While the revelry which takes over the upper and middle classes for two weeks beginning Dec. 24 continues, Edwina spent Independence Day  (Jan. 1st) in the emergency ward at Justinien Hospital. Auguste didn't want to disturb me on my one day off so he spent his holiday in the hospital with her. It will take until to-morrow to get the results of lab work.

Nursing student Brunie dropped in although we were closed,  as she is writing exams this week and just has  no other time. The day after exams she begins her practicum at the hospital here and needs new shoes and uniforms as well as travel expenses.

Jhennie, Elorge and Marlene were in from Santiago for second term fees. All are in third year.

Saturday we sent Rose-Guerlande back to Santiago to write entrance exams to study dentistry. She went with a new lap top donated by Eugene in Ottawa. Although Rose G. is without sponsorship, something will materialize.  Haiti needs dentists as desperately as clean air.

In closing, the staff and I wish each of you the blessing of beginnings - may this year be the start of whatever you most need for healing, health and happiness. From the steps of our new Jasmine Centre in Sen Rafayel n'ap swete w bon ane.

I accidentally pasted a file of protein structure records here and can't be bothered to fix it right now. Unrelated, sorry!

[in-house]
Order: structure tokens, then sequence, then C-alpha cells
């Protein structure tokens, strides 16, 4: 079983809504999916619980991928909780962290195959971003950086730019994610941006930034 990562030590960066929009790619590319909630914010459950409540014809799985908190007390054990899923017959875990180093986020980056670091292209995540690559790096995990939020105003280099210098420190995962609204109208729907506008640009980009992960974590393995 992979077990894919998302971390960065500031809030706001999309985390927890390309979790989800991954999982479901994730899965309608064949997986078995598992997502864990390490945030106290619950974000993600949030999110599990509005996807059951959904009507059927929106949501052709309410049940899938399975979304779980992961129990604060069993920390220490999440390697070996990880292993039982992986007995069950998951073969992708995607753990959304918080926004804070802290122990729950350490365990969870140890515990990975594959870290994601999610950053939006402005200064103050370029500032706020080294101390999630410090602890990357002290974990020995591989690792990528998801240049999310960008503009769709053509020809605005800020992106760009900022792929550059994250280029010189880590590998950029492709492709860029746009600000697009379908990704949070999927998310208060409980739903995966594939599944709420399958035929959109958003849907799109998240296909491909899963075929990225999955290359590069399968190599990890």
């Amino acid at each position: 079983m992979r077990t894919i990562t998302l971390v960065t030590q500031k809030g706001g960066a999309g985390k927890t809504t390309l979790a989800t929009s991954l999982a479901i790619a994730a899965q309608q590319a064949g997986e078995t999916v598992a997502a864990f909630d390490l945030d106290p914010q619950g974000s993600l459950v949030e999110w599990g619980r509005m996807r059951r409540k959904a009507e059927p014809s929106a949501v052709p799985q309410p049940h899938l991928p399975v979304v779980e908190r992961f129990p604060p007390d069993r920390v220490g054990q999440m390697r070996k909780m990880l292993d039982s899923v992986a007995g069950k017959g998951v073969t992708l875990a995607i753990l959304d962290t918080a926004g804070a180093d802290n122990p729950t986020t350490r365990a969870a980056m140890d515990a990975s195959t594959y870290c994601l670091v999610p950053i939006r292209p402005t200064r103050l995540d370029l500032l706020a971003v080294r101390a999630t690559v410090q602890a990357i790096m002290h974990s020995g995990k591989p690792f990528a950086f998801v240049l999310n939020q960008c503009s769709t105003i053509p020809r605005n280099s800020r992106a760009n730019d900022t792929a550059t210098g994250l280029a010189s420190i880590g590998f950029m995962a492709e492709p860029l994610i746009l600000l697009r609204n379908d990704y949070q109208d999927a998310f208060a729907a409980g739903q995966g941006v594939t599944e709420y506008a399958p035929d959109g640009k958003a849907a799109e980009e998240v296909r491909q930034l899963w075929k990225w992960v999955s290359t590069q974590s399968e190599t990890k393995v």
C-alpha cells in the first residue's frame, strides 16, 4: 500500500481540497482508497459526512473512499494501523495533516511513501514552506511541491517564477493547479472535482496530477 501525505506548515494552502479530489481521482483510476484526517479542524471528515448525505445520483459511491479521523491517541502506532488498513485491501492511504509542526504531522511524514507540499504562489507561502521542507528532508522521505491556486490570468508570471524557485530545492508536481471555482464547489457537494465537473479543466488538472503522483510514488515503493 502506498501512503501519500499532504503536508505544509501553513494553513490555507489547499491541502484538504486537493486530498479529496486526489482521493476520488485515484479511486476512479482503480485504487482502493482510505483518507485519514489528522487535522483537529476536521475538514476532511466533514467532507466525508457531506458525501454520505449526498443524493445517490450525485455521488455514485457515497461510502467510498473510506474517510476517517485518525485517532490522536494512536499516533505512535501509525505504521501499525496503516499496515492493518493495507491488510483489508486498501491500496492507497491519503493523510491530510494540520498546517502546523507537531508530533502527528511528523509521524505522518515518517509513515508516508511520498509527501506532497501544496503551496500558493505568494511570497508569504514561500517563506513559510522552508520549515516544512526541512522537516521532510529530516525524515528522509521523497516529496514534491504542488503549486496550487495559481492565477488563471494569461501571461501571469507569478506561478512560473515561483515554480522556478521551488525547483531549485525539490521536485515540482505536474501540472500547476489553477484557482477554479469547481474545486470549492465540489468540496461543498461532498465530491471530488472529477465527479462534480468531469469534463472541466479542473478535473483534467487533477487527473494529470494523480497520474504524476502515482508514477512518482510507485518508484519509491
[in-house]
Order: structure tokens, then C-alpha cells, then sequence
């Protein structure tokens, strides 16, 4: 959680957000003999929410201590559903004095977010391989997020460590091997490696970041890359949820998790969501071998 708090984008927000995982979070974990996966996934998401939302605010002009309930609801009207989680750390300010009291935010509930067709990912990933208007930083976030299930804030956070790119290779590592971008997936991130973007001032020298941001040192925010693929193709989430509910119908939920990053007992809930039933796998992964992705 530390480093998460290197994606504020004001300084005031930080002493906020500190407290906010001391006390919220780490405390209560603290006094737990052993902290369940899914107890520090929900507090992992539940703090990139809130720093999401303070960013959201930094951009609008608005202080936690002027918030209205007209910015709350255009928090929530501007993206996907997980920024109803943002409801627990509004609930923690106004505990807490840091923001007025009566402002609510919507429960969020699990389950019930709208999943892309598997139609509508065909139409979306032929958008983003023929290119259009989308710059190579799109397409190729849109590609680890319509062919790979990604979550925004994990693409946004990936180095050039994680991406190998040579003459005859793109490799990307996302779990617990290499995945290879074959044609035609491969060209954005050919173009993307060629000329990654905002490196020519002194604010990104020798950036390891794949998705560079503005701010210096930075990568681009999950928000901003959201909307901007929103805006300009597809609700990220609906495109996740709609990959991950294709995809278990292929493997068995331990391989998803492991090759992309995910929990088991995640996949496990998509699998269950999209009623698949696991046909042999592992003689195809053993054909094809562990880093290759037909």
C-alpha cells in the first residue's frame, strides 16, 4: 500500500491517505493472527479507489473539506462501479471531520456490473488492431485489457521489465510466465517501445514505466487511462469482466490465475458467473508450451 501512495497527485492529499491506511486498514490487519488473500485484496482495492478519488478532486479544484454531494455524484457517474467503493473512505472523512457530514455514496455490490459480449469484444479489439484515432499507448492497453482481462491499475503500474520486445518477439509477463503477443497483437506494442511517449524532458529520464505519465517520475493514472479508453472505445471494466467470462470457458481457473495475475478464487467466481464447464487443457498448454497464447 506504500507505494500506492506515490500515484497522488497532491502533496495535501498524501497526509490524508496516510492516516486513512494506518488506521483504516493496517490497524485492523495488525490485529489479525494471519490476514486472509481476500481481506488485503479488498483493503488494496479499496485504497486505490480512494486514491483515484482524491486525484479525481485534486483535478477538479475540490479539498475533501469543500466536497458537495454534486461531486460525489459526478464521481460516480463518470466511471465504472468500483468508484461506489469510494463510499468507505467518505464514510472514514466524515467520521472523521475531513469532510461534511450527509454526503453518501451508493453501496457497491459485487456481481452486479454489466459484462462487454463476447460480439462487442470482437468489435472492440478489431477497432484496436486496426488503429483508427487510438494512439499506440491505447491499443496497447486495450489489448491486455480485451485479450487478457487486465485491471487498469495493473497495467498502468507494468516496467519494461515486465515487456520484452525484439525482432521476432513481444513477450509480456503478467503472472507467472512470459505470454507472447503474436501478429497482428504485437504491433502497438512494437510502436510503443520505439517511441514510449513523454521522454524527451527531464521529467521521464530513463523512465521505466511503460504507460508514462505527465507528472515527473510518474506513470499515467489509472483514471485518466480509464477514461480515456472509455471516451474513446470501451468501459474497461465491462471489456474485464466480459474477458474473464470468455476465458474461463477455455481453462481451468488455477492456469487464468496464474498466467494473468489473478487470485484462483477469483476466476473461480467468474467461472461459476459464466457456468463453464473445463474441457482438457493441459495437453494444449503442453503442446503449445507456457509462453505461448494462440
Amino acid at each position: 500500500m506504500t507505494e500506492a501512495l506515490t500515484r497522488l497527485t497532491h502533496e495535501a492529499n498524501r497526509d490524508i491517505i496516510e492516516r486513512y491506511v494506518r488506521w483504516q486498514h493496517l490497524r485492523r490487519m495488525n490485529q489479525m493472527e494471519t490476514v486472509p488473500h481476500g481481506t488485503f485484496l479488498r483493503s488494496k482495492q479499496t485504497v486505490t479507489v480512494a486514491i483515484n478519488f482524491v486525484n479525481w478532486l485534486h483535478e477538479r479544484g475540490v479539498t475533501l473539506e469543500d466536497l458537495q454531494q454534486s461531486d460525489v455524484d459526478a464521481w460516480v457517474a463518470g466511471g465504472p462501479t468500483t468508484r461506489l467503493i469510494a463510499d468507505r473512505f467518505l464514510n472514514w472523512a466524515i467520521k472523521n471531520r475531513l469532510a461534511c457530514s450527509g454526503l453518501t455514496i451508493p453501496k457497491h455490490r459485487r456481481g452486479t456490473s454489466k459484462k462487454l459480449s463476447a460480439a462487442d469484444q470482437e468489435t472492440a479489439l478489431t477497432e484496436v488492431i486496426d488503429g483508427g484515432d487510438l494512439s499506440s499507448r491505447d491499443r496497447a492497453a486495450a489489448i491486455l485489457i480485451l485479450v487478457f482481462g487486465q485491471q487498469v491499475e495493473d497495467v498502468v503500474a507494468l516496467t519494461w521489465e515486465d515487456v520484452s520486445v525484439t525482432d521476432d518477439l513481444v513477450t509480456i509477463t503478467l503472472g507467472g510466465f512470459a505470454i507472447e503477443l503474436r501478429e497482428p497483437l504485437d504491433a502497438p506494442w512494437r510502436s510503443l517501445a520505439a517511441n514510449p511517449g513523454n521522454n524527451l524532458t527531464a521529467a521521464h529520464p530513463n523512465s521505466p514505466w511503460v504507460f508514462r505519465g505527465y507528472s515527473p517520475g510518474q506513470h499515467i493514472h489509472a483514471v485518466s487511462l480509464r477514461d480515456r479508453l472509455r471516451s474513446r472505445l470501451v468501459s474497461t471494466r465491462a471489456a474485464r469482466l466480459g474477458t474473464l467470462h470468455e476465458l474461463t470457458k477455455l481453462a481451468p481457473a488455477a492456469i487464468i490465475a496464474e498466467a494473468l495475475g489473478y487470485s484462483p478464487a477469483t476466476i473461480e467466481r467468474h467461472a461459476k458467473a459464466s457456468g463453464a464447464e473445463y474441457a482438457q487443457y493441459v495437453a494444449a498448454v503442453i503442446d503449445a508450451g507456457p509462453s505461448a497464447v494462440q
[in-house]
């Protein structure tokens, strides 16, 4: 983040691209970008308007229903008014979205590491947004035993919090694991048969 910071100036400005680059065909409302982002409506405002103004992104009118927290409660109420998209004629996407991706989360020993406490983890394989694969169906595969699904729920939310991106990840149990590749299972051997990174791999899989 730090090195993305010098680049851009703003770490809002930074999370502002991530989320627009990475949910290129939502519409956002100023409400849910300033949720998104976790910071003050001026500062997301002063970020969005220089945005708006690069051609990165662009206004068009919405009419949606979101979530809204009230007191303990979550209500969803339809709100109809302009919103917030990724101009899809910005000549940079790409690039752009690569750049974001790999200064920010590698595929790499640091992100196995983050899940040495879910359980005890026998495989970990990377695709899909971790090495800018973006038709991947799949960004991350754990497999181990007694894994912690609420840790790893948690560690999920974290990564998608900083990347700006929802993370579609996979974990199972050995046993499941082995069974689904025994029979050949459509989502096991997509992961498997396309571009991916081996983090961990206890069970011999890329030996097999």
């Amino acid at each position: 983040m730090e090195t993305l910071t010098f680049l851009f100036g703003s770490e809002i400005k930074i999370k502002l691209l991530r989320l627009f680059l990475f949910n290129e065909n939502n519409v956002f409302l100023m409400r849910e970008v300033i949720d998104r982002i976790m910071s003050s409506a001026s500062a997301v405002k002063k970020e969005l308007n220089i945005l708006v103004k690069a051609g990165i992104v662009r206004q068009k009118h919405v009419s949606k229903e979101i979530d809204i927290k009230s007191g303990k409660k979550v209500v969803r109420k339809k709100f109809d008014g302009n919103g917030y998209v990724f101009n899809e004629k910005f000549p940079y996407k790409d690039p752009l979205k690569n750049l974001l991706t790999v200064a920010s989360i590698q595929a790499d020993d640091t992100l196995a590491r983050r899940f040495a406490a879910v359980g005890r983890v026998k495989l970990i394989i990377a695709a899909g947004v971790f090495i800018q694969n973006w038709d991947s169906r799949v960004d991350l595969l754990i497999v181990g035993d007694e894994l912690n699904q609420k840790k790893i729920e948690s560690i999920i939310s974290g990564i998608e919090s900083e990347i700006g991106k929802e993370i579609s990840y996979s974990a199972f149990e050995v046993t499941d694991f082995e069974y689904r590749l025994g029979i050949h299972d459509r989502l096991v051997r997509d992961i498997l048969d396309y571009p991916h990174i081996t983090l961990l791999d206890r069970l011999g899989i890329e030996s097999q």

Staff members:Kesner,Fabiola, Guerlande, Edeline, Solange
Wilno, me
Danius, Vilsaint
A New Year means renewal, and I choose to begin 2012 with hope - and a commitment to continue changing the world in whatever way I'm able. How about you? Everyone who reads this has the ability.  What is your path?  Jack Layton's letter to Canadians, written Aug. 20 just 2 days before his untimely death says it so eloquently:

                              " Love is better than anger.
                                   Hope is better than fear.
                                   Optimism is better than despair.
                                   So let us be loving, hopeful and optimistic.                            
                                   And we'll change the world."

Lakay Fondasyon (Foundation House)